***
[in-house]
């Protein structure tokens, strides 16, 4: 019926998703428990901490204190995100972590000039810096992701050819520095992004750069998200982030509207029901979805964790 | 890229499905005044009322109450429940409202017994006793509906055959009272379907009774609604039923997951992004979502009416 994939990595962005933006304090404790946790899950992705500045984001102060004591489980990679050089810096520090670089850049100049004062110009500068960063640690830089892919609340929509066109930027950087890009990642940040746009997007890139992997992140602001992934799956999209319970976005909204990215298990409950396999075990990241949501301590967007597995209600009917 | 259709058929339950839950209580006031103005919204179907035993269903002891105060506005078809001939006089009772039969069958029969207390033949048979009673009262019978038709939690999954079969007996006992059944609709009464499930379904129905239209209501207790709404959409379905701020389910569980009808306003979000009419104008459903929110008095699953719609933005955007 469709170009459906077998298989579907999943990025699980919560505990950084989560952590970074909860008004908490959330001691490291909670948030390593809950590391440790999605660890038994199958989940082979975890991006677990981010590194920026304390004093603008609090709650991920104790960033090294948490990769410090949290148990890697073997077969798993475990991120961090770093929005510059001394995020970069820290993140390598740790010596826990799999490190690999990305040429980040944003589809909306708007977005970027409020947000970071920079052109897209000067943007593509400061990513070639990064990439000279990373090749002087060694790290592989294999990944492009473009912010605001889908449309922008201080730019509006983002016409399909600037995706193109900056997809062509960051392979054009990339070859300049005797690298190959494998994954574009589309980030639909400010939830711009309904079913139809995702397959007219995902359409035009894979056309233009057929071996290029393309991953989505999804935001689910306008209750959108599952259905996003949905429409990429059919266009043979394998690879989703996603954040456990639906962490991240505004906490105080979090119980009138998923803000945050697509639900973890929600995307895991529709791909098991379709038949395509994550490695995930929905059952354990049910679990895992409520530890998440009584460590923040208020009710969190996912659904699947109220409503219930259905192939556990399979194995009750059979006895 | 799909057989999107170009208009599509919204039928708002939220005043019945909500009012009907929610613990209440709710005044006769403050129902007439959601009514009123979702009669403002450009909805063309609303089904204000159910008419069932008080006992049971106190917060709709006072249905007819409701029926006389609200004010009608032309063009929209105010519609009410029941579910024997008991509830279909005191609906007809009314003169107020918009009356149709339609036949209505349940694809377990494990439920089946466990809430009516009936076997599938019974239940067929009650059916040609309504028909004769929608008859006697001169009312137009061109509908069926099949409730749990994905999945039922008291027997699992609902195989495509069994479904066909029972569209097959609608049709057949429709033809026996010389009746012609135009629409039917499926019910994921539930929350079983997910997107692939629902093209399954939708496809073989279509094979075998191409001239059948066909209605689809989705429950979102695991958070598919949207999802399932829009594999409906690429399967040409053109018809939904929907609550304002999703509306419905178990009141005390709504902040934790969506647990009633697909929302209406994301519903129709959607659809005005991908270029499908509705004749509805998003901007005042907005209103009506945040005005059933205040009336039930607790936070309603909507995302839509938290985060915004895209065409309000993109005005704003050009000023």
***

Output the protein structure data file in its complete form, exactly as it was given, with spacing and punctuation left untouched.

[in-house]
């Protein structure tokens, strides 16, 4: 019926998703428990901490204190995100972590000039810096992701050819520095992004750069998200982030509207029901979805964790 | 890229499905005044009322109450429940409202017994006793509906055959009272379907009774609604039923997951992004979502009416 994939990595962005933006304090404790946790899950992705500045984001102060004591489980990679050089810096520090670089850049100049004062110009500068960063640690830089892919609340929509066109930027950087890009990642940040746009997007890139992997992140602001992934799956999209319970976005909204990215298990409950396999075990990241949501301590967007597995209600009917 | 259709058929339950839950209580006031103005919204179907035993269903002891105060506005078809001939006089009772039969069958029969207390033949048979009673009262019978038709939690999954079969007996006992059944609709009464499930379904129905239209209501207790709404959409379905701020389910569980009808306003979000009419104008459903929110008095699953719609933005955007 469709170009459906077998298989579907999943990025699980919560505990950084989560952590970074909860008004908490959330001691490291909670948030390593809950590391440790999605660890038994199958989940082979975890991006677990981010590194920026304390004093603008609090709650991920104790960033090294948490990769410090949290148990890697073997077969798993475990991120961090770093929005510059001394995020970069820290993140390598740790010596826990799999490190690999990305040429980040944003589809909306708007977005970027409020947000970071920079052109897209000067943007593509400061990513070639990064990439000279990373090749002087060694790290592989294999990944492009473009912010605001889908449309922008201080730019509006983002016409399909600037995706193109900056997809062509960051392979054009990339070859300049005797690298190959494998994954574009589309980030639909400010939830711009309904079913139809995702397959007219995902359409035009894979056309233009057929071996290029393309991953989505999804935001689910306008209750959108599952259905996003949905429409990429059919266009043979394998690879989703996603954040456990639906962490991240505004906490105080979090119980009138998923803000945050697509639900973890929600995307895991529709791909098991379709038949395509994550490695995930929905059952354990049910679990895992409520530890998440009584460590923040208020009710969190996912659904699947109220409503219930259905192939556990399979194995009750059979006895 | 799909057989999107170009208009599509919204039928708002939220005043019945909500009012009907929610613990209440709710005044006769403050129902007439959601009514009123979702009669403002450009909805063309609303089904204000159910008419069932008080006992049971106190917060709709006072249905007819409701029926006389609200004010009608032309063009929209105010519609009410029941579910024997008991509830279909005191609906007809009314003169107020918009009356149709339609036949209505349940694809377990494990439920089946466990809430009516009936076997599938019974239940067929009650059916040609309504028909004769929608008859006697001169009312137009061109509908069926099949409730749990994905999945039922008291027997699992609902195989495509069994479904066909029972569209097959609608049709057949429709033809026996010389009746012609135009629409039917499926019910994921539930929350079983997910997107692939629902093209399954939708496809073989279509094979075998191409001239059948066909209605689809989705429950979102695991958070598919949207999802399932829009594999409906690429399967040409053109018809939904929907609550304002999703509306419905178990009141005390709504902040934790969506647990009633697909929302209406994301519903129709959607659809005005991908270029499908509705004749509805998003901007005042907005209103009506945040005005059933205040009336039930607790936070309603909507995302839509938290985060915004895209065409309000993109005005704003050009000023």